Watford earned a promotion to the Premier League for the 2021/22 season, but the team are barely staying above the relegation zone, after losing each of their last four games. The manager, Claudio Ranieri, was appointed in October after an unsuccessful start to the season under the previous manager, Xisco Muñoz, but he still cannot find the winning formula and bring some life into the squad. The team have the second-worst defence in the league, having conceded 31 goals in 16 games, and they’re struggling to avoid errors that lead to the opposition scoring. Their defensive vulnerability takes a toll on their performance and despite their attacking efforts, they are frequently in a losing position.
When it comes to the attacking actions, the team are in the top half of the table in terms of efficiency. Watford have scored 21 goals, as many as Arsenal who are currently sixth. One of the reasons for their successful performance is their bargain striker Emmanuel Dennis. The 24-year-old Nigerian arrived at Vicarage Road after his relationship with Club Brugge fell off and he was no longer part of their plans.
Despite the discipline problems, the Hornets decided to strengthen their forward line and invest €4.00m in him and this is a decision that’s been repaid multiple times, as the attacker might be the one to keep them in the Premier League.
Being both a direct and indirect threat has helped the team in many situations and he has currently contributed seven goals and five assists since the start of the campaign. Apart from strong finishing, Dennis has many more qualities that are beneficial for the team in possession.
Watford’s attacking movement
Since his arrival, the manager has switched between a few formations but so far has favoured the 4-1-4-1. The attack is most frequently led by Joshua King, while Ismaïla Sarr, Tom Cleverley, Juraj Kucka and Dennis would be the supporting system behind.
The team prefer playing with width and usually attack through the flanks, trying to stretch out defences with a lot of movement. The team stay relatively deep and try to keep their compactness, often in an effort to be efficient on the counter.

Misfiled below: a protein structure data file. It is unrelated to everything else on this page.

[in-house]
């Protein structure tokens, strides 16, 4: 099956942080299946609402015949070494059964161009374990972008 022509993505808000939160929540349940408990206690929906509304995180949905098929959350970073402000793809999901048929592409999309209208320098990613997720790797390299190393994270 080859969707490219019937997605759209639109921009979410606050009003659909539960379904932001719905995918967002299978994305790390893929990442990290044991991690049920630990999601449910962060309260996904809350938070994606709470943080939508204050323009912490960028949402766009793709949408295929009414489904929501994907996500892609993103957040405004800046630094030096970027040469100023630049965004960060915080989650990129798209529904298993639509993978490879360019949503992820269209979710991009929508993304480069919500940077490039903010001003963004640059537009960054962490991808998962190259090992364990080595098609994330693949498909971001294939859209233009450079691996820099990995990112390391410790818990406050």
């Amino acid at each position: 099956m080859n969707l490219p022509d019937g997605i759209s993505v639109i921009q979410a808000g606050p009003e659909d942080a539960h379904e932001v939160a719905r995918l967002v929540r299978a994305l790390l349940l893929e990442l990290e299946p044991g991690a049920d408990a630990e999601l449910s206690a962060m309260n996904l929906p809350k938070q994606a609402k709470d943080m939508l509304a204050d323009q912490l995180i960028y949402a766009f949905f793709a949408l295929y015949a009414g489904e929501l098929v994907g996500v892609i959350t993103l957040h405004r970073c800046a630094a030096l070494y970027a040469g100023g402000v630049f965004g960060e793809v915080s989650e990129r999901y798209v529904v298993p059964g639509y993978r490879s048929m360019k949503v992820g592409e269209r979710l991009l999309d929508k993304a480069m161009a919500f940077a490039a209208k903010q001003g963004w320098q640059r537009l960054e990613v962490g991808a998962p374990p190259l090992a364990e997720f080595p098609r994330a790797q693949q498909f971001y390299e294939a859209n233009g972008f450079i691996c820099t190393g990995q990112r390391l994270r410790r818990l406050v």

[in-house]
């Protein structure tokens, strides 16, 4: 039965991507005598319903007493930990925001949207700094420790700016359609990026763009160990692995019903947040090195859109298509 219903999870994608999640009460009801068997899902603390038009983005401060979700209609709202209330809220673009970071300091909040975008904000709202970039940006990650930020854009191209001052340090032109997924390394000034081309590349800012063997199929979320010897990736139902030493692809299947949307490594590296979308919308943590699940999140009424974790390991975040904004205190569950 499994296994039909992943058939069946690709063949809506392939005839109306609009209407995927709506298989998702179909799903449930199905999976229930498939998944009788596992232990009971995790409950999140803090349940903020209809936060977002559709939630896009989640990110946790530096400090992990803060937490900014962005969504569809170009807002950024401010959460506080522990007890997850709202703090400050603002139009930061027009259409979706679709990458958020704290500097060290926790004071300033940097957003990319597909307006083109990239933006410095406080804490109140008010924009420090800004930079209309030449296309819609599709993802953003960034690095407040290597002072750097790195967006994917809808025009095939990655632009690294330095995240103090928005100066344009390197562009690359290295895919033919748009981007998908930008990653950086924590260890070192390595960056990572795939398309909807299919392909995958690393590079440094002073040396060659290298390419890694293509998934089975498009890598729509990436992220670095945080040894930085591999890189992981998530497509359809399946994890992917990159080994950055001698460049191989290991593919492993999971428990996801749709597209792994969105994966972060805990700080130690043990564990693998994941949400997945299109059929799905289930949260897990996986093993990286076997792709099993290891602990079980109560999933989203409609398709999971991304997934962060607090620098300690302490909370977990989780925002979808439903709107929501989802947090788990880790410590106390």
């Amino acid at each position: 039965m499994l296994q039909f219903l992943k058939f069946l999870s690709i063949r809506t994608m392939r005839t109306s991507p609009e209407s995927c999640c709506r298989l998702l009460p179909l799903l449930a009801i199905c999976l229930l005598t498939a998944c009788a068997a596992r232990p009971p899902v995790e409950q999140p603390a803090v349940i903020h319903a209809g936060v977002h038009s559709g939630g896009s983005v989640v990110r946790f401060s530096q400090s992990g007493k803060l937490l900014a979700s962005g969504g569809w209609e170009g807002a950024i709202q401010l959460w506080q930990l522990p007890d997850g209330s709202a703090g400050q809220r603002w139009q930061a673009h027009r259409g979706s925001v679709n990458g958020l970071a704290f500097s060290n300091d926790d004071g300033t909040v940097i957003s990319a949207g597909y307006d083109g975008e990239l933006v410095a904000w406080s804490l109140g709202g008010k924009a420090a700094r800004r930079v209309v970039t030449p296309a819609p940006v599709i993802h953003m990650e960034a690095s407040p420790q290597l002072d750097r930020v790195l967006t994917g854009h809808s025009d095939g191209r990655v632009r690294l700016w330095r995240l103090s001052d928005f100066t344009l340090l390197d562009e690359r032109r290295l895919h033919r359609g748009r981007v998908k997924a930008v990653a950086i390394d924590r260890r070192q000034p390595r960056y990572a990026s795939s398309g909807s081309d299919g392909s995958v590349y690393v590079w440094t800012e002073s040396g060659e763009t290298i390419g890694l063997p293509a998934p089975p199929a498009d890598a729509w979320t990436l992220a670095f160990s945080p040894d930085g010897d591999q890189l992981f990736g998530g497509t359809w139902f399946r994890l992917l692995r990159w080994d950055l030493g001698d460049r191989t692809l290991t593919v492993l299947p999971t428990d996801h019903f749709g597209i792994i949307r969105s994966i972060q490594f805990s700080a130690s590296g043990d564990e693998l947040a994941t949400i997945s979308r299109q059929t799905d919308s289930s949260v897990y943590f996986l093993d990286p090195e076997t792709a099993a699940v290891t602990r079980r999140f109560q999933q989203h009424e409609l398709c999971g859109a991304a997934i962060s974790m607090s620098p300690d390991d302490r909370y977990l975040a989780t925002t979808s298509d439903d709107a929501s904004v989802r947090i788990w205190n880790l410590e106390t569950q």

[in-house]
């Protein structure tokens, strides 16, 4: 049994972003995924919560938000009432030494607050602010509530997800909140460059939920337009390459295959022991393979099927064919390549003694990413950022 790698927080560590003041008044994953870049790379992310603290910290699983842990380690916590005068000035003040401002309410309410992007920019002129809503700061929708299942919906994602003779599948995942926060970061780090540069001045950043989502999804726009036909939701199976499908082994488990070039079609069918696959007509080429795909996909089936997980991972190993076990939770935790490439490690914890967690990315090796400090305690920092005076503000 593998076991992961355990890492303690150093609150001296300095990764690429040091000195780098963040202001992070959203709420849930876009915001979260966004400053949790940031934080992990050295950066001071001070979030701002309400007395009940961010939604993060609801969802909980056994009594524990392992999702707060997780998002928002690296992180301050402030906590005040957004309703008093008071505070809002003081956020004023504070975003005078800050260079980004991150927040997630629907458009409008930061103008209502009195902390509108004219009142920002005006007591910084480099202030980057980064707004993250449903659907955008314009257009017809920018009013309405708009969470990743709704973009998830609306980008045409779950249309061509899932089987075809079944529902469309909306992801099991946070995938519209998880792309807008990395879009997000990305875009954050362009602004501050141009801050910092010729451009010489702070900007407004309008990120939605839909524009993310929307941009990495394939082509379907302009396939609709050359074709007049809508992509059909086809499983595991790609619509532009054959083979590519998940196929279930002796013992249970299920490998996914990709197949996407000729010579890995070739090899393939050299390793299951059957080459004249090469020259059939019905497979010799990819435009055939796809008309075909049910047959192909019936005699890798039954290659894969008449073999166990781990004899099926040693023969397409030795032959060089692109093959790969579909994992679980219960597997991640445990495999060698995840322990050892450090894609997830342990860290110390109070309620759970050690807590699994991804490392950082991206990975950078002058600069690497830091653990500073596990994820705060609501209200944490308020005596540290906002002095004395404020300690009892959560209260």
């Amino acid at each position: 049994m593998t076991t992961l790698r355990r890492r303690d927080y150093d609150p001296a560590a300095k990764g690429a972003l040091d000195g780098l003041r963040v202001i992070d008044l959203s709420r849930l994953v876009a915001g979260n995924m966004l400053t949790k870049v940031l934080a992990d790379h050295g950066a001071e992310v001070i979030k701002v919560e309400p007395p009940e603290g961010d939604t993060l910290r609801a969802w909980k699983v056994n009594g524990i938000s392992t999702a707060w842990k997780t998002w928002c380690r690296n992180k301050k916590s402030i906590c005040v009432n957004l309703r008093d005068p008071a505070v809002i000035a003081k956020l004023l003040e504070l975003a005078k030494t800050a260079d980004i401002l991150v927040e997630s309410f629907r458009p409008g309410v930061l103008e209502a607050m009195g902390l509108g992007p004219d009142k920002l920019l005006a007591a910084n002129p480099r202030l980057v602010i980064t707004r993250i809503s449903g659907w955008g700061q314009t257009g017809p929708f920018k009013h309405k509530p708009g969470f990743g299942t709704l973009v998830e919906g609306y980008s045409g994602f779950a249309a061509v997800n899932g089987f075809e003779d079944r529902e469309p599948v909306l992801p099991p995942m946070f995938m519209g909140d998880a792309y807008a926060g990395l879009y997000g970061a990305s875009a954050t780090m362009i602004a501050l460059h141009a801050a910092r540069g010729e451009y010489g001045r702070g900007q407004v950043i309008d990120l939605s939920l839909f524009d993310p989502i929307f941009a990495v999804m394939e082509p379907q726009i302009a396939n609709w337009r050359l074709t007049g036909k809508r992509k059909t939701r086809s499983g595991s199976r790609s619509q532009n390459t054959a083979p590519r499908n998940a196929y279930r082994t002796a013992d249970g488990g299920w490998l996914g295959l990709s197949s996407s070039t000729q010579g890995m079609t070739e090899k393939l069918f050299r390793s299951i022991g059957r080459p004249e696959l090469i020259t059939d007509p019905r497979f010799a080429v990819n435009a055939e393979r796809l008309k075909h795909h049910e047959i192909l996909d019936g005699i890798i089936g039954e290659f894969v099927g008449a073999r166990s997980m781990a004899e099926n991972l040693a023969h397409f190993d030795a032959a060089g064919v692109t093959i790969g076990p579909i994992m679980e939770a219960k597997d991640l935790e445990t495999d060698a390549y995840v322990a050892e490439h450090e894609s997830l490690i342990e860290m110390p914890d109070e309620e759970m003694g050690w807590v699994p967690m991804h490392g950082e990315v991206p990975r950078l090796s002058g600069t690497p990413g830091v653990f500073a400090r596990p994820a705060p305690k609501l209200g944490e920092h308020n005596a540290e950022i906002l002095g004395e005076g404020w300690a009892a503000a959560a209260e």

While they have been most successful from open play, scoring when methodically building up from the back, the team have also shown some set-piece abilities, scoring four times from these situations.
While Dennis has been the most efficient in front of the goal, he is followed by King and Sarr who have scored five goals each. Their constant movement off the ball and interchangeable positions work perfectly for short pass combinations as they tend to combine with the full-backs and exploit the wide areas.
Dennis’ versatility makes them even more unpredictable since he has been deployed as a left-winger, right-winger and centre forward too. That provides more options in attack and allows in-game tactical changes, as he can quickly change his role.
They frequently rely on crossing to expose the opposition due to their tendency of using wide areas. With 14.67 crosses per 90 and a rather high accuracy, the team often manage to shoot from these situations. Ranieri’s side try to overload the opposition half and have multiple options upfront so their crossing attempts and link-up-play are successful.
The Hornets’ pressing strategy also helps them a lot in being efficient in attack. They constantly try to recover the ball all over the pitch, and this often results in catching their opponents off guard and being able to shoot. Additionally, the players’ decision-making and control often result in them scoring from difficult angles.
The 24-year-old as a direct threat
Dennis fits into the above strategy perfectly and is often a key figure in the final third. The Nigerian is very active and very direct in his actions.
His composure allows him to score from different opportunities and angles, which makes his presence in attack irreplaceable. He doesn’t hesitate to take on defenders and shoot from a close distance and difficult areas but his positional sense usually makes it easier for him and he finds moves into quality positions to shoot. Creating chances with his strong right foot results in 53.6% of his shots being on target, which places him sixth in the league in terms of shot accuracy, while his teammate Sarr is first with 58.33%.
His successful shooting is tightly connected with his spatial awareness and movement off the ball as he finds gaps and quickly exploits them, being a constant direct threat to the goal. His runs to the box dismiss the opposing defences and allow him to get onto the end of crosses and through balls to score.